Shinzo Abe: out of time

Noriko Hama
24 August 2007

He came, he was blind, he was slaughtered. Shinzo Abe succeeded Junichiro Koizumi as prime minister of Japan in September 2006 claiming he would put an end to Japan's post-war regime. He looks well on the way to achieving that very goal. For what was Japan's post-war regime if not the overwhelming political dominance of the Liberal Democratic Party (Jiminto / LDP), whose party leadership Abe clings to in face of calls for his resignation across the country? A seasoned member of the opposition went on record saying he hopes Abe will stay, as that would give it the best chance yet of winning the next general election, due by September 2009.

The LDP's massive defeat in the elections on 29 July 2007 - leaving it with a diminished group of eighty-three seats in the chamber, part of a 109-strong coalition grouping that is now outnumbered by the 139 commanded by the opposition Democratic Party of Japan (Minshuto / DPJ) - was a severe shock to the system. Since then, it has been a case of the ship abandoning its captain. Everybody who is anybody is distancing himself from the party leader with great alacrity. Even the distraction of Abe's visit to India on 21-23 August, where he grandly talked of a "broader Asia" that encompasses Japan, Australia, the United States, and his hosts (but not, significantly, China) has not stilled the criticism at home.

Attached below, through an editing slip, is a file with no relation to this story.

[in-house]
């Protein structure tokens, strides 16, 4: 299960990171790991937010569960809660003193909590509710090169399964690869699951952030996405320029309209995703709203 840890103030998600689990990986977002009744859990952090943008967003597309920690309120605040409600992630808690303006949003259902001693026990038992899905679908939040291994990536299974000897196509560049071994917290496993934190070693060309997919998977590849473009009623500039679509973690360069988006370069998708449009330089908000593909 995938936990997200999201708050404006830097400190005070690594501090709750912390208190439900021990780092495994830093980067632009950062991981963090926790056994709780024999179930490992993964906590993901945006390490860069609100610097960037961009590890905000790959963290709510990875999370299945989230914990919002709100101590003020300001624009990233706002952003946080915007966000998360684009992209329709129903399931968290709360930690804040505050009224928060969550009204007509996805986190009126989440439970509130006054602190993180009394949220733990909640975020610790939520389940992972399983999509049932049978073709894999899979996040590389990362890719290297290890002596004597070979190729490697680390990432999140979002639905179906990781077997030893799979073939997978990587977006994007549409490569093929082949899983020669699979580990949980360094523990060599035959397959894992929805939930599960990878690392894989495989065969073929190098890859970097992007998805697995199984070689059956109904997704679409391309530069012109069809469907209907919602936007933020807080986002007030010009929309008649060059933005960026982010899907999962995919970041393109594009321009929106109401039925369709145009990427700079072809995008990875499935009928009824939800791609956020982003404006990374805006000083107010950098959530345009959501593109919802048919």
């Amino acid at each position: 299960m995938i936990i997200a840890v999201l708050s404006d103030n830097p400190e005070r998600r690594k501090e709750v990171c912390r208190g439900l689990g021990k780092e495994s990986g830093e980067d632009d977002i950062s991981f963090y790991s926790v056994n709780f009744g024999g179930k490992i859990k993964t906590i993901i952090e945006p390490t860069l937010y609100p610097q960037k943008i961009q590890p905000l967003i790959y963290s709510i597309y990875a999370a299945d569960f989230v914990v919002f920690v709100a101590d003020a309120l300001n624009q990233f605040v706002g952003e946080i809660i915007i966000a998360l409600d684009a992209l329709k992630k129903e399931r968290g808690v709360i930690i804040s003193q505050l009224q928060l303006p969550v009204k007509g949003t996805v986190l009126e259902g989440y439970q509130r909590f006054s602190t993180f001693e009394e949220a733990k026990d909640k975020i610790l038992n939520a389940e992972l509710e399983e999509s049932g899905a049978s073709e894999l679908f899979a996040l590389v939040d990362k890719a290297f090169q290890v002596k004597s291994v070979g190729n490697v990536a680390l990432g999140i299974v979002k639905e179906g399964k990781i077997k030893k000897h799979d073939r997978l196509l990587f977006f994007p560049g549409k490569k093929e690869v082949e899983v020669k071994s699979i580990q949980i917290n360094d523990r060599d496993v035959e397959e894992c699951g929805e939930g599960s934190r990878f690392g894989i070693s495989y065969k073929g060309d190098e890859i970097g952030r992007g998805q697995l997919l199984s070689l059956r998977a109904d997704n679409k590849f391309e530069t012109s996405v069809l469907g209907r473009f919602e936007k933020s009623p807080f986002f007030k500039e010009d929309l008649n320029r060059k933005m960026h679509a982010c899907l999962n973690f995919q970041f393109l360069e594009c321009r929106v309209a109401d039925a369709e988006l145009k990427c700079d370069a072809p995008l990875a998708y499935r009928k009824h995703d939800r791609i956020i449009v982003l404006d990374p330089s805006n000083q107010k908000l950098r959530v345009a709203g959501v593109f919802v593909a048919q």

The implosion of the LDP can only be good news for Japanese democracy. If Shinzo Abe manages to singlehandedly arrange such an outcome, he does indeed deserve a place in history as the regime-changer he so wanted to become.

A self-inflicted wound

A combination of cock-ups, financial scandals, gaffes and farce was responsible for the LDP's election demise. Records on public-pension contributions were lost en masse because of sloppy book-keeping at the social-security agency. The faking of office accounts was revealed as standard practice among LDP members of parliament. Ministers simply could not keep their mouths shut about such taboo subjects as the atom-bomb and Alzheimer's disease. The agriculture and fisheries minister appeared before the media with his face mysteriously covered in sticking-plaster. He was a hurried replacement for a predecessor who had committed suicide in the wake of the office-accounts affair. Band-aid man has also subsequently been forced to resign.